Tag Archives: Berry Academy


Freemantown Cleanup

From left, Gary McKnight (61C), Dr. Jennifer Dickey (77A, 80C) and Dr. Susan Bandy (70C) assist with the Freemantown Cemetery cleanup during Alumni Work Week.

As a teacher at Berry Academy, Gary McKnight (61C, FFS) spent 20 summers roaming the slopes of Lavender Mountain with his bird-dog searching for the historic Freemantown Cemetery. This spring, he helped to clean up and restore the site as a participant in Alumni Work Week.

“I thought it was local lore,” said McKnight, one of approximately 150 alumni and friends who returned to Berry in late May for the annual celebration of Berry’s work heritage. Project sites ranged from the House o’ Dreams high atop Lavender Mountain to the Gunby Equine Center to the grounds of Martha Berry’s famed Oak Hill estate.

At the Freemantown site, McKnight worked alongside project lead Joe Ragsdale (65C), campus preservationist Dr. Jennifer Dickey (77A, 80C) and other alumni to clear briars and debris obscuring the cemetery from view. Freeman family descendants also were on hand to assist with the effort.

The cemetery, which few people are aware exists, marks the site of a once-thriving African-American community established by Thomas Freeman in 1871. Freeman, a blacksmith and Union Civil War veteran, acquired 300 acres of what is now Berry’s mountain campus after his emancipation. He died in 1893, and his wife, Henrietta, and 12 children eventually sold the land to Martha Berry in the years between 1916 and 1926. While the buildings and church have been lost to time, the cemetery remains.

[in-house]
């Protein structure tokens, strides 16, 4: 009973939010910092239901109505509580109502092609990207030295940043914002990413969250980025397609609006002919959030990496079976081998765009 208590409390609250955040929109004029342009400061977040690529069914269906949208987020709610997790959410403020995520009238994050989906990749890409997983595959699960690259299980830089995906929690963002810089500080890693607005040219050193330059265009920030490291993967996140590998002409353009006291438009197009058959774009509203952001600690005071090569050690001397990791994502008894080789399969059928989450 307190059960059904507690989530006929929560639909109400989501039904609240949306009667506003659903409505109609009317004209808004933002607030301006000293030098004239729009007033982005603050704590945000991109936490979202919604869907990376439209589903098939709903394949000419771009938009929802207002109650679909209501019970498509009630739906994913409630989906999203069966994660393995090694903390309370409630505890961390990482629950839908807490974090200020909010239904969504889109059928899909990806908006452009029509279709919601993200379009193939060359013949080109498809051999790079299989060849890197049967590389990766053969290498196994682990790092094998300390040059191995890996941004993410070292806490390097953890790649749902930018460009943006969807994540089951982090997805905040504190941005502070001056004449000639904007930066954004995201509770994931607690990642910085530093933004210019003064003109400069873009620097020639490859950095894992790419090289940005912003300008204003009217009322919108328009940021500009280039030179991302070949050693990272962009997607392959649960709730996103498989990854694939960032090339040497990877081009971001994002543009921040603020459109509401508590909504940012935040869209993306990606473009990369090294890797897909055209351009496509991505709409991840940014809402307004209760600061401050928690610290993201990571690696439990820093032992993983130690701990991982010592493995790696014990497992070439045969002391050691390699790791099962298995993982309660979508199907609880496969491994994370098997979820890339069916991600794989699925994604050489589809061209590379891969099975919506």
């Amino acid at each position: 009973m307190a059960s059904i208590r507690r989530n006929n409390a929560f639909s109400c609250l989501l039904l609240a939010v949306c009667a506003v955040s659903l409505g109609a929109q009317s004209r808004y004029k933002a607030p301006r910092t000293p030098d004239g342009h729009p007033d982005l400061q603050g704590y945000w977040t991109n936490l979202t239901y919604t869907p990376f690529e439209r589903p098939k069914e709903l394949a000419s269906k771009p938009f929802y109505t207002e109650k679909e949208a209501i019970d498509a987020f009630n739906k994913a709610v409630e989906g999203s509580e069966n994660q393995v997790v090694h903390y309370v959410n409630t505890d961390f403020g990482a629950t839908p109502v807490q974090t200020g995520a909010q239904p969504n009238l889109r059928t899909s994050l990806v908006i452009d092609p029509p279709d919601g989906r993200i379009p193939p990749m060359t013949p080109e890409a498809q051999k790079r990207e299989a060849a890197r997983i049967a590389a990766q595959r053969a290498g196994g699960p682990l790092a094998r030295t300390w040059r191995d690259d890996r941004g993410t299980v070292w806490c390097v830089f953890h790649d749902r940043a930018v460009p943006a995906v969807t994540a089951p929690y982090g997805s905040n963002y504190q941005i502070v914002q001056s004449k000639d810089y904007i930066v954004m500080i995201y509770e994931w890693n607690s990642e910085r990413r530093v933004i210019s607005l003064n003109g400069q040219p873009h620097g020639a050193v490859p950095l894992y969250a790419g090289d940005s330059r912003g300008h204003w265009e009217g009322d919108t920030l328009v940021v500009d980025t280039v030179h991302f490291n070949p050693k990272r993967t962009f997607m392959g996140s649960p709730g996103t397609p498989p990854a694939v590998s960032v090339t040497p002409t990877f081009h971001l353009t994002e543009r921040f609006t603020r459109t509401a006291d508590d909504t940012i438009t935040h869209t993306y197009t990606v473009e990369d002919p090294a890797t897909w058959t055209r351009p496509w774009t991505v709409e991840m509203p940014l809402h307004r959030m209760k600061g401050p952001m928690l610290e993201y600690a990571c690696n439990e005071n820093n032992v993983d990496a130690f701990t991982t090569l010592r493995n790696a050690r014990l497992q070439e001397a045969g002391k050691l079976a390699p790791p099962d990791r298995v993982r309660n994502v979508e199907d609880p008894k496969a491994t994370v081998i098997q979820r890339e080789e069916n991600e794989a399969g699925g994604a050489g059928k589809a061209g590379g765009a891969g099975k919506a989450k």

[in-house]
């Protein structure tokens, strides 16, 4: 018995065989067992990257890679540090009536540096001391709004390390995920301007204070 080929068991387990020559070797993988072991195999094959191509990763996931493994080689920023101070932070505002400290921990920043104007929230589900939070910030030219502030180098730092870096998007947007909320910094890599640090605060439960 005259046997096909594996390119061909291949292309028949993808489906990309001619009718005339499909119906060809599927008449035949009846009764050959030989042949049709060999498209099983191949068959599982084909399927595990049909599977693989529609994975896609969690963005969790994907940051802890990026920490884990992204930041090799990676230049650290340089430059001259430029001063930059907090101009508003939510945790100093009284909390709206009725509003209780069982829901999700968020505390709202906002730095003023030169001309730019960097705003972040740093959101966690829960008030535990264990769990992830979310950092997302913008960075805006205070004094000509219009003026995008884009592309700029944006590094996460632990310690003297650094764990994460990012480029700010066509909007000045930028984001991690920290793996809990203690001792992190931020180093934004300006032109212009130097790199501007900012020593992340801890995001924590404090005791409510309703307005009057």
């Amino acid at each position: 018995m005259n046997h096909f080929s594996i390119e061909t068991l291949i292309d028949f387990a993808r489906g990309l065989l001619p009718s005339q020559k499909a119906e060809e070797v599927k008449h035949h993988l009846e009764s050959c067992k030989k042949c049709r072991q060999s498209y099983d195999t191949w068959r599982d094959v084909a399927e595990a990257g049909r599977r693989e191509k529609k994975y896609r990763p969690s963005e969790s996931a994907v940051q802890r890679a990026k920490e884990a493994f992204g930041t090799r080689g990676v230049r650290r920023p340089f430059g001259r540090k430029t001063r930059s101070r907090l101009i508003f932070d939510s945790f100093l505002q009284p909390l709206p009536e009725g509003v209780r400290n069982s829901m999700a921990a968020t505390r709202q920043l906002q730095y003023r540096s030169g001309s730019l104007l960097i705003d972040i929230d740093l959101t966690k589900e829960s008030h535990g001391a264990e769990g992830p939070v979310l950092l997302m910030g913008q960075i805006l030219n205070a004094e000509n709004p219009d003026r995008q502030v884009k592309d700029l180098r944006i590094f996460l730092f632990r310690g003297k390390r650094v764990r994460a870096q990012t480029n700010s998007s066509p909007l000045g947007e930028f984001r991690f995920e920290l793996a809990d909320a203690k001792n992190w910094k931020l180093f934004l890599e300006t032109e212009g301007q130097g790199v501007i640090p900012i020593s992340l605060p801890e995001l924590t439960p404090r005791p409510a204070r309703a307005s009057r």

“I never thought it would be up in these trees,” McKnight said, “They’ve grown up in the last 50 years and covered everything.”

Ironically, the trees growing between the graves prevented erosion and helped preserve the cemetery.

Archeologists from the Georgia Historic Preservation Division surveyed the cemetery earlier in the year using ground-penetrating radar. Analysis of that data will help to reveal unmarked graves and determine boundaries for the site. Read more about the survey.

Already, the perimeter fence has been adjusted to incorporate a recently discovered headstone outside the original boundary. A new entrance will be constructed later this summer. Freeman descendants will hold a reunion at the site in August.

Related News: Berry Alumni Work Week reunites roomies; Around Berry photo gallery

By student writer Lauren Higdon

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James Childre

Photo courtesy of www.berryacademy.com.

Not long ago, we were pleased to share the story of an impressive group of Berry Academy alumni celebrating the golden anniversary of their championship basketball season. Now an effort is underway to recognize the achievements of the many men and women who excelled as high school athletes during that special era in Berry history.

The new Berry High School/Academy Athletic Hall of Fame is meant to honor alumni who achieved at a high level and gained notable recognition in an official school-recognized sport; received a varsity letter or the equivalent; and demonstrated the highest levels of integrity, character and sportsmanship. Nominations may be submitted electronically or by mail to Berry College Athletic Department, Hall of Fame Selection Committee, P.O. Box 495015, Mount Berry, Ga., 30149. The deadline for consideration is Oct. 6.

If you’re not familiar with Berry’s proud heritage in high school athletics, click here to learn more.